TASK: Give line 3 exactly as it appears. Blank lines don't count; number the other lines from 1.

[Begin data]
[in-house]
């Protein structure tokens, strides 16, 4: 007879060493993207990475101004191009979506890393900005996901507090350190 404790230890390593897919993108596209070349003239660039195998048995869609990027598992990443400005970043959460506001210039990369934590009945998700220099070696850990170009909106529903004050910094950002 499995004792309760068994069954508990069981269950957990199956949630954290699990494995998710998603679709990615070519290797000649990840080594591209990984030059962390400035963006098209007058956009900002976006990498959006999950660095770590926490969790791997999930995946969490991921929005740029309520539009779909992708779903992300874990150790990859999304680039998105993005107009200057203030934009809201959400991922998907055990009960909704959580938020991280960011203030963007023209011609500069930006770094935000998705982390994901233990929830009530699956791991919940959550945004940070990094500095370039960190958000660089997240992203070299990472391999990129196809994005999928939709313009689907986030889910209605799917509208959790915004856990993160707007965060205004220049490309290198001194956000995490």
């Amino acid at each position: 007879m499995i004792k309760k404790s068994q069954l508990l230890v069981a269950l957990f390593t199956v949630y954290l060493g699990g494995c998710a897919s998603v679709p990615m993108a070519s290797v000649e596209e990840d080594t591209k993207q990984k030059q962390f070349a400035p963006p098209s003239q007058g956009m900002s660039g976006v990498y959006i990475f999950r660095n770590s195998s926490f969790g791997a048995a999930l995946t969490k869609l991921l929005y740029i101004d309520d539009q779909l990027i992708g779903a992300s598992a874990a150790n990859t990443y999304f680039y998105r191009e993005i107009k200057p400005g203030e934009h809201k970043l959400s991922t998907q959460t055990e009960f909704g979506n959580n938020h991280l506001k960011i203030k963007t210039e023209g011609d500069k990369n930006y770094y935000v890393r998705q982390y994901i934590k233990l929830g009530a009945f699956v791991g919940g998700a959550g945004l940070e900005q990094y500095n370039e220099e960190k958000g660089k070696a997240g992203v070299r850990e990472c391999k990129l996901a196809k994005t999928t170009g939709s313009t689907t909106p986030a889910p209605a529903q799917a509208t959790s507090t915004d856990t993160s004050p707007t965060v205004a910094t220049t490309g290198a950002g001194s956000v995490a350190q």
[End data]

């Amino acid at each position: 007879m499995i004792k309760k404790s068994q069954l508990l230890v069981a269950l957990f390593t199956v949630y954290l060493g699990g494995c998710a897919s998603v679709p990615m993108a070519s290797v000649e596209e990840d080594t591209k993207q990984k030059q962390f070349a400035p963006p098209s003239q007058g956009m900002s660039g976006v990498y959006i990475f999950r660095n770590s195998s926490f969790g791997a048995a999930l995946t969490k869609l991921l929005y740029i101004d309520d539009q779909l990027i992708g779903a992300s598992a874990a150790n990859t990443y999304f680039y998105r191009e993005i107009k200057p400005g203030e934009h809201k970043l959400s991922t998907q959460t055990e009960f909704g979506n959580n938020h991280l506001k960011i203030k963007t210039e023209g011609d500069k990369n930006y770094y935000v890393r998705q982390y994901i934590k233990l929830g009530a009945f699956v791991g919940g998700a959550g945004l940070e900005q990094y500095n370039e220099e960190k958000g660089k070696a997240g992203v070299r850990e990472c391999k990129l996901a196809k994005t999928t170009g939709s313009t689907t909106p986030a889910p209605a529903q799917a509208t959790s507090t915004d856990t993160s004050p707007t965060v205004a910094t220049t490309g290198a950002g001194s956000v995490a350190q």